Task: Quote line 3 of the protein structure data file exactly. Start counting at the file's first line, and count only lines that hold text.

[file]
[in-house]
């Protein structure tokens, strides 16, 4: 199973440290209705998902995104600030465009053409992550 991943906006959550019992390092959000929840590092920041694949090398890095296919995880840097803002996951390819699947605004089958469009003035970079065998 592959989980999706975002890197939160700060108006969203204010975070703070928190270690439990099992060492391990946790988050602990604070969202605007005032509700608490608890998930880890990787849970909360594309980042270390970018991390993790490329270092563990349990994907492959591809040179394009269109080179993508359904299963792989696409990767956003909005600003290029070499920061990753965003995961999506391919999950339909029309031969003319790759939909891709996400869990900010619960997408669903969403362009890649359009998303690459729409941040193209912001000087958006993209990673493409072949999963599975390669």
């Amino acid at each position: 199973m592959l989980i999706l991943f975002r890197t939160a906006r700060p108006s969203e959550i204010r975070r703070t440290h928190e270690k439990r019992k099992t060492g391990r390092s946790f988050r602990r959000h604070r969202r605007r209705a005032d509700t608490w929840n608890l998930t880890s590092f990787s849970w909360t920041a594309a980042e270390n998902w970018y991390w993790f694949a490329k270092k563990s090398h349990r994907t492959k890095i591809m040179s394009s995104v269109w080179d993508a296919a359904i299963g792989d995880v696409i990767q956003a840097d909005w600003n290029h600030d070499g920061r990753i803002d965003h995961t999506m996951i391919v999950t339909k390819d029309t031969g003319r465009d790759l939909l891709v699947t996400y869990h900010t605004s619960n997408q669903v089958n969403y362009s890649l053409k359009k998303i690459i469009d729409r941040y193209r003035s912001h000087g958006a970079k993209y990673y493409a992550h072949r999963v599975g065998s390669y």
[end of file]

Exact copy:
């Amino acid at each position: 199973m592959l989980i999706l991943f975002r890197t939160a906006r700060p108006s969203e959550i204010r975070r703070t440290h928190e270690k439990r019992k099992t060492g391990r390092s946790f988050r602990r959000h604070r969202r605007r209705a005032d509700t608490w929840n608890l998930t880890s590092f990787s849970w909360t920041a594309a980042e270390n998902w970018y991390w993790f694949a490329k270092k563990s090398h349990r994907t492959k890095i591809m040179s394009s995104v269109w080179d993508a296919a359904i299963g792989d995880v696409i990767q956003a840097d909005w600003n290029h600030d070499g920061r990753i803002d965003h995961t999506m996951i391919v999950t339909k390819d029309t031969g003319r465009d790759l939909l891709v699947t996400y869990h900010t605004s619960n997408q669903v089958n969403y362009s890649l053409k359009k998303i690459i469009d729409r941040y193209r003035s912001h000087g958006a970079k993209y990673y493409a992550h072949r999963v599975g065998s390669y």